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Criminal Law keyed to Dripps
Davis v. Commonwealth
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*Case Brief Anatomy includes: Brief Prologue, Complete Case Brief, Brief Epilogue
- The Brief Prologue provides necessary case brief introductory information and includes:
- Topic: Identifies the topic of law and where this case fits within your course outline.
- Parties: Identifies the cast of characters involved in the case.
- Procedural Posture & History: Shares the case history with how lower courts have ruled on the matter.
- Case Key Terms, Acts, Doctrines, etc.: A case specific Legal Term Dictionary.
- Case Doctrines, Acts, Statutes, Amendments and Treatises: Identifies and Defines Legal Authority used in this case.
- The Case Brief is the complete case summarized and authored in the traditional Law School I.R.A.C. format. The Pro case brief includes:
- Brief Facts: A Synopsis of the Facts of the case.
- Rule of Law: Identifies the Legal Principle the Court used in deciding the case.
- Facts: What are the factual circumstances that gave rise to the civil or criminal case? What is the relationship of the Parties that are involved in the case. Review the Facts of this case here:
On a cold afternoon, a paramedic with the Lynchburg Fire Department responded to a call at a house occupied by Mary B. Davis (Defendant) and her mother, Emily B. Carter. The paramedic found Carter, deceased, lying on a bed. There was no heat in Carter’s room. The only food in the house was two cans of soup, a can of juice, and an open box of macaroni and cheese. However, there was an operable stove, a supply of firewood, and a color television found in Defendant’s room. A forensic pathologist concluded that Carter had died from “pneumonia and freezing to death due to exposure to cold with a chronic state of starvation.” Defendant was charged with involuntary manslaughter and waived her right to trial by jury. At trial, the forensic pathologist testified that “no one survives” with the body temperature that Carter had and that Carter had not eaten for at least thirty days. Additionally, evidence suggested that Carter had been senile and completely disabled for a number of years and that Defendant was responsible for the total care of her mother. Defendant was Carter’s representative to receive food stamps and was authorized to receive Carter’s social security benefits. Defendant was convicted of involuntary manslaughter and she appealed.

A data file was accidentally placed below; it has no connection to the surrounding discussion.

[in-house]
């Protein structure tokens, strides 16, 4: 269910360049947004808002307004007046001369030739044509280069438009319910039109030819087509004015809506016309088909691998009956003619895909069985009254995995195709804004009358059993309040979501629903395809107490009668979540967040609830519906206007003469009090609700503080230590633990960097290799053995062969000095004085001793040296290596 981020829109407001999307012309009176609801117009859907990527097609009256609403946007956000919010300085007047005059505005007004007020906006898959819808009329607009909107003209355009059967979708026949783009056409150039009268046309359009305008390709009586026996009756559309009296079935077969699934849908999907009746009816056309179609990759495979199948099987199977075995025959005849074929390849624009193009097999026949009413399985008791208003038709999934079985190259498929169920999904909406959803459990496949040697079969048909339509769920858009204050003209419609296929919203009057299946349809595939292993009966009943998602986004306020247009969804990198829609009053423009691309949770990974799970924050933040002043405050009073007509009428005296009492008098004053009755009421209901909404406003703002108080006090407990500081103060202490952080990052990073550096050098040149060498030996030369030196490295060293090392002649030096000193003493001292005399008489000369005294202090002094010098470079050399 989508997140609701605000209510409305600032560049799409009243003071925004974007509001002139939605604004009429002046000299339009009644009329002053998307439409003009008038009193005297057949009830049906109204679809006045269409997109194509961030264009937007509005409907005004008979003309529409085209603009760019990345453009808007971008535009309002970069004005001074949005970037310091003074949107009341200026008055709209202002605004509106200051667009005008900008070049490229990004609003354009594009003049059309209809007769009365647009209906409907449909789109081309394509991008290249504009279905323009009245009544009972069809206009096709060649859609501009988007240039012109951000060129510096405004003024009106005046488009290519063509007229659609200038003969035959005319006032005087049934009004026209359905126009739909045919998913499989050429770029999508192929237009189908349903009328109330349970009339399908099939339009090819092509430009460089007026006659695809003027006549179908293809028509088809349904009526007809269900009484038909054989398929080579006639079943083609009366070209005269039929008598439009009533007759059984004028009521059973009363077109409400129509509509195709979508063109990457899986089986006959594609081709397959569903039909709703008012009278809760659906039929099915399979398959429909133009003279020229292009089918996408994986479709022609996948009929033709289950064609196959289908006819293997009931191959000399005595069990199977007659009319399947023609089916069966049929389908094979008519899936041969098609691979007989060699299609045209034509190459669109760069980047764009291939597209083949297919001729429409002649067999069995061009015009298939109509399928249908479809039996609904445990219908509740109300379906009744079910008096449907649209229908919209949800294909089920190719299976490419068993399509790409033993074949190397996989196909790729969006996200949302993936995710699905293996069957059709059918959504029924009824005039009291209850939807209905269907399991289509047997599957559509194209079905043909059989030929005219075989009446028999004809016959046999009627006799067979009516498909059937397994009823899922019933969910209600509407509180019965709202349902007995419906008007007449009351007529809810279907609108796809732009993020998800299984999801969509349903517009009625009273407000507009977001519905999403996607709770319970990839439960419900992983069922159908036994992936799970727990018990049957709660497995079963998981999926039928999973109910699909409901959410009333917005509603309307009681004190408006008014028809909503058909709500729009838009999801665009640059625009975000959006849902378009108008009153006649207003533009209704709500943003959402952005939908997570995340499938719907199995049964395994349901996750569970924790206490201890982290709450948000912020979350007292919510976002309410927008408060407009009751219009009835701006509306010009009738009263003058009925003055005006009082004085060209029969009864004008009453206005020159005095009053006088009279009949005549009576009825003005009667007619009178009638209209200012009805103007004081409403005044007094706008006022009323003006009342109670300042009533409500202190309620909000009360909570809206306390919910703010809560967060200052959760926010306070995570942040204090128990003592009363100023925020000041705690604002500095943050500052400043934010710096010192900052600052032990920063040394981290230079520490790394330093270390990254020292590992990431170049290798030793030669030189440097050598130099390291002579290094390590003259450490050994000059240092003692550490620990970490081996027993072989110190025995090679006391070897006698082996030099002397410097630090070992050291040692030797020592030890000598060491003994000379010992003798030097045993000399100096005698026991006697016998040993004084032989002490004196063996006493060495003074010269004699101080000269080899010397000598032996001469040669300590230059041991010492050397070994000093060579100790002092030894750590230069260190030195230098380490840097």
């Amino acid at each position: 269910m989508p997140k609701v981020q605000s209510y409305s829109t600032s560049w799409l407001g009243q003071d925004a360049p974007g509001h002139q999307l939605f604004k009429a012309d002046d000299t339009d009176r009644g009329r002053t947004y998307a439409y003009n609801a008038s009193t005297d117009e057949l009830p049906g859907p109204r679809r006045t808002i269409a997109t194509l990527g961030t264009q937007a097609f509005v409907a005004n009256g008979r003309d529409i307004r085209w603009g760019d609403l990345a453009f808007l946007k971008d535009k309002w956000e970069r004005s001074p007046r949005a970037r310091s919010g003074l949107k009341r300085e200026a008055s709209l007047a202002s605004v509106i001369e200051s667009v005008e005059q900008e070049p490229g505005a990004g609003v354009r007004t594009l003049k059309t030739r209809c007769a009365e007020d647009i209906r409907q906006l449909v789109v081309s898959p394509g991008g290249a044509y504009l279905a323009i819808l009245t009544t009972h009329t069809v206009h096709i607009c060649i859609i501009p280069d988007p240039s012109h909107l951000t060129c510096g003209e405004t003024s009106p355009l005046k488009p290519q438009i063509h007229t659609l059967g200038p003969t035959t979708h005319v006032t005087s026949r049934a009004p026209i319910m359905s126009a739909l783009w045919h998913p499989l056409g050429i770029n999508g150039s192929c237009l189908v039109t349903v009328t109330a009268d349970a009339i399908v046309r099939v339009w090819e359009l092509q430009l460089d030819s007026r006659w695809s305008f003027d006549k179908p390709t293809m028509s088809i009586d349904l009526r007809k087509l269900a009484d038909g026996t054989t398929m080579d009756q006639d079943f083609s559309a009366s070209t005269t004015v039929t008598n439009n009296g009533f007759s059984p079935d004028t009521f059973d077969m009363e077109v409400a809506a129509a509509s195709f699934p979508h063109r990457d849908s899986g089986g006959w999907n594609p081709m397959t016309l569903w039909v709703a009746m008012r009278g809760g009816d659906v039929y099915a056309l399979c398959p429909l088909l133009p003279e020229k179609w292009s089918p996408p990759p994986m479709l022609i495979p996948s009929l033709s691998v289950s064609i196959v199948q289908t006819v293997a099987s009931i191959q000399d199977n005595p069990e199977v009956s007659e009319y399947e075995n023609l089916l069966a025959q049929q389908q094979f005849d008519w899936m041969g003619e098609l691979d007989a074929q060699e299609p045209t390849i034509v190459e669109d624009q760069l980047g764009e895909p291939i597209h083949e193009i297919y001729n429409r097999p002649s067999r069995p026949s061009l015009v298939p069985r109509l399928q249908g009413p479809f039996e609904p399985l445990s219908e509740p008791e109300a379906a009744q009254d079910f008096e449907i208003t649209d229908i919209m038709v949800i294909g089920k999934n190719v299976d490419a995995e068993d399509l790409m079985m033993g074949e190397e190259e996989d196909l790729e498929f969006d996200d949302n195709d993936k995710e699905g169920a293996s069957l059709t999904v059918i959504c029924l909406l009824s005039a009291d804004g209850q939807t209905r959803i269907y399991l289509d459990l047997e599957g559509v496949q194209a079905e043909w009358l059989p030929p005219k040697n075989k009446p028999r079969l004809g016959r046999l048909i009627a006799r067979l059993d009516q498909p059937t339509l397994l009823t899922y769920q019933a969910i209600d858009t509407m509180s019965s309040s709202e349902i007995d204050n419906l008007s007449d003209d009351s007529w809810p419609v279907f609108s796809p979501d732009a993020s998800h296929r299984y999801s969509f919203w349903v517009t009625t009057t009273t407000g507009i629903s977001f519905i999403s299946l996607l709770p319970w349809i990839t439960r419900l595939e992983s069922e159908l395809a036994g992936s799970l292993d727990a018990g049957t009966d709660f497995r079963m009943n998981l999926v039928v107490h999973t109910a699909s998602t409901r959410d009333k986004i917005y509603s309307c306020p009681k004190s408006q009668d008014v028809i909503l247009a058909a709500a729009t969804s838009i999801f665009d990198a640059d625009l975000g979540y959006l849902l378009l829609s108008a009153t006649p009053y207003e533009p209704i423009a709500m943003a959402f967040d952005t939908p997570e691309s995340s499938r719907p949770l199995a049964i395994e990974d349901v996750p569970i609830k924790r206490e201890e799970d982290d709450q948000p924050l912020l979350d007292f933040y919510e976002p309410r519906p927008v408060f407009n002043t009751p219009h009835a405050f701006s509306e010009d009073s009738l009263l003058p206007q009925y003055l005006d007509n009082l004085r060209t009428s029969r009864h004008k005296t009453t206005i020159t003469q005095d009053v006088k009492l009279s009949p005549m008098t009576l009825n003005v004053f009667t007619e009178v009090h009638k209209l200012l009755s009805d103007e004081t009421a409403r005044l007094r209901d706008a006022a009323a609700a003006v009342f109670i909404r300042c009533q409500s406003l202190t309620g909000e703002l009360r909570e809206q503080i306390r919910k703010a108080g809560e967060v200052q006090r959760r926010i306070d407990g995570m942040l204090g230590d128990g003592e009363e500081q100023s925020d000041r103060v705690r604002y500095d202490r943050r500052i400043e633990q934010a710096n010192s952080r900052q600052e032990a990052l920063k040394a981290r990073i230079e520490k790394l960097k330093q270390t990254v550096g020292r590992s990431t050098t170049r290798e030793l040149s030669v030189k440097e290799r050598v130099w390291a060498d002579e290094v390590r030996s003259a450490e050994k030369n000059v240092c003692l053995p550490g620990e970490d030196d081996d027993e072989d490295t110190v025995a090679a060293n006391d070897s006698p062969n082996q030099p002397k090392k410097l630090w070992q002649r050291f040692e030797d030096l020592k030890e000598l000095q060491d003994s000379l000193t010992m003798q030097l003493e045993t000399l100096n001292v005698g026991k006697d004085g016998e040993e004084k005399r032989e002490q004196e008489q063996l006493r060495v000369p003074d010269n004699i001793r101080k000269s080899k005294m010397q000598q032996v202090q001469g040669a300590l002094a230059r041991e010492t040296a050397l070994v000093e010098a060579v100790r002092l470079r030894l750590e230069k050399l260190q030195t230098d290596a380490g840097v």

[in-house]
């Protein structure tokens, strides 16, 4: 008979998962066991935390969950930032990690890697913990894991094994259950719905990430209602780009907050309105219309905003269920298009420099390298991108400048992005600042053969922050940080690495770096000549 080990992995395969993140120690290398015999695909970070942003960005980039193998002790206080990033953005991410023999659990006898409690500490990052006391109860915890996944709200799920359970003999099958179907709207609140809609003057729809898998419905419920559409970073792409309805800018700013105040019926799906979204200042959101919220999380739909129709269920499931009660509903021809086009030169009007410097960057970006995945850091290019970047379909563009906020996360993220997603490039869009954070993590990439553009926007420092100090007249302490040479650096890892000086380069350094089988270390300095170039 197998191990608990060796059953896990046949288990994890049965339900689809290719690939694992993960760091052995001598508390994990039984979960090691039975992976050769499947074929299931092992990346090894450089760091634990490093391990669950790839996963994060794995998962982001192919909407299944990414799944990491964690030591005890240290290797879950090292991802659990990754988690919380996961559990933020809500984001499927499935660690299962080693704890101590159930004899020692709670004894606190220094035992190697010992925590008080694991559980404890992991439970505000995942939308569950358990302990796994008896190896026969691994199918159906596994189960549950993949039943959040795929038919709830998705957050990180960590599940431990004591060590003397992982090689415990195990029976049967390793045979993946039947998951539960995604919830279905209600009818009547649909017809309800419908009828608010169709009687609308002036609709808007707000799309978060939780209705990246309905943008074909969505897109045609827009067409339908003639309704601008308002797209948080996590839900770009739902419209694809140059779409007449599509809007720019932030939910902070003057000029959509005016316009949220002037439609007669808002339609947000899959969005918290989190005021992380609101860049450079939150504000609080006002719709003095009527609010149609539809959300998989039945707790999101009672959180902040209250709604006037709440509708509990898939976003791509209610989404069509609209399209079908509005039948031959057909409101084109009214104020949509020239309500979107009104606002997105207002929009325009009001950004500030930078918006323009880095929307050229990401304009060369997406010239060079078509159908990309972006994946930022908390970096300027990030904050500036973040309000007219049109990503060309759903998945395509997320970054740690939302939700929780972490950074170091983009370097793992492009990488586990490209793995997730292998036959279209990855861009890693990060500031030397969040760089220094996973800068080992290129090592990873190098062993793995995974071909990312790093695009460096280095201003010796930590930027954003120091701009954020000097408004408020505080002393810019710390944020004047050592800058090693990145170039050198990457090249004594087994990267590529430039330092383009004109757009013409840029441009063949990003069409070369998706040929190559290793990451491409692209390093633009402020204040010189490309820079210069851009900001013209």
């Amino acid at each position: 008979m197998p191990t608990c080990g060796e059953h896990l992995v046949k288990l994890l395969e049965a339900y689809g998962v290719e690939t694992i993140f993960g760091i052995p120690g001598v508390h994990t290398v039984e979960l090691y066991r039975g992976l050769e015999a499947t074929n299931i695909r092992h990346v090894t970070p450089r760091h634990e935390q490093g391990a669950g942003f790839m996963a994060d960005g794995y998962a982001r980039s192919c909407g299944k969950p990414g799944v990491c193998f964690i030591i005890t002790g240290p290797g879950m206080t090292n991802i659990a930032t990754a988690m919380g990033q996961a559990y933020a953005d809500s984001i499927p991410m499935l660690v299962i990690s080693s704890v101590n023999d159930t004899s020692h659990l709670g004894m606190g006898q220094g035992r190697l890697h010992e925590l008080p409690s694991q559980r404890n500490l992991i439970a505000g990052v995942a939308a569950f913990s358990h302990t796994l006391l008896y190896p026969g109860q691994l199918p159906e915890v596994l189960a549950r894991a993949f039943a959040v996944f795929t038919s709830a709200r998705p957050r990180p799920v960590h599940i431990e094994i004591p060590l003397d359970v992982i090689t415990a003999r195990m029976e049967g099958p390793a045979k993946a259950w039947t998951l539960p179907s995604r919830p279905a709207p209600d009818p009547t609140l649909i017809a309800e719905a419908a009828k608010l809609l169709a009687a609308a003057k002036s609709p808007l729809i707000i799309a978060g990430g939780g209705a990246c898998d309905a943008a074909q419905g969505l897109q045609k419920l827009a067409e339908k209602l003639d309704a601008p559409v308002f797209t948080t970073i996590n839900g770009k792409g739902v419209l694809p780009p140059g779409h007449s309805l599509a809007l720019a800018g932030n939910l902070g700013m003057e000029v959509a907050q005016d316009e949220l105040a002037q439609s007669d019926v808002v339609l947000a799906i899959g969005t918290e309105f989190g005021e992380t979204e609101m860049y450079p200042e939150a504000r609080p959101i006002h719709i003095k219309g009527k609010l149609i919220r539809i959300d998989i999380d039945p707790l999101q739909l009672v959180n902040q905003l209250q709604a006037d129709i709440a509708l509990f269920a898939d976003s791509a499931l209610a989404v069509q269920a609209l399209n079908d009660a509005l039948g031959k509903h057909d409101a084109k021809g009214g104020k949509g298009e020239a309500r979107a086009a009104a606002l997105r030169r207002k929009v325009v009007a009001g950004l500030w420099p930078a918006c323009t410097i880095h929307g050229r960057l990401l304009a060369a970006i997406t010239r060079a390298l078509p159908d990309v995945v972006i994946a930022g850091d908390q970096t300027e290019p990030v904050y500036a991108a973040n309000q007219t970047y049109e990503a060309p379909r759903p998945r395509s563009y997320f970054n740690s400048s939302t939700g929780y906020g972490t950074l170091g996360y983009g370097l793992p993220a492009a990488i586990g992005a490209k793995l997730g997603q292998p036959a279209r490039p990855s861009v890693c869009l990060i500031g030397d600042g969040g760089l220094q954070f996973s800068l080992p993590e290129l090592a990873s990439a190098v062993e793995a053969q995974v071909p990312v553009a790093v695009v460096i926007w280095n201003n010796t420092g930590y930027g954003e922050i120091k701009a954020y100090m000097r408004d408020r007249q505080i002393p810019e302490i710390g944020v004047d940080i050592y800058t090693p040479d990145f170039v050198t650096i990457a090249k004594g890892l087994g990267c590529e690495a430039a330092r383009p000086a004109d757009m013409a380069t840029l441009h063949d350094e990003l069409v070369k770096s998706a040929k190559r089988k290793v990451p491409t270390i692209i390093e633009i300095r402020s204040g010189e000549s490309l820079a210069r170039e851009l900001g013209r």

- Issue(s): Lists the Questions of Law that are raised by the Facts of the case.
- Holding: Shares the Court's answer to the legal questions raised in the issue.
- Concurring / Dissenting Opinions: Includes valuable concurring or dissenting opinions and their key points.
- Reasoning and Analysis: Identifies the chain of argument(s) which led the judges to rule as they did.
- The Brief Prologue closes the case brief with important forward-looking discussion and includes:
- Policy: Identifies the Policy if any that has been established by the case.
- Court Direction: Shares where the Court went from here for this case.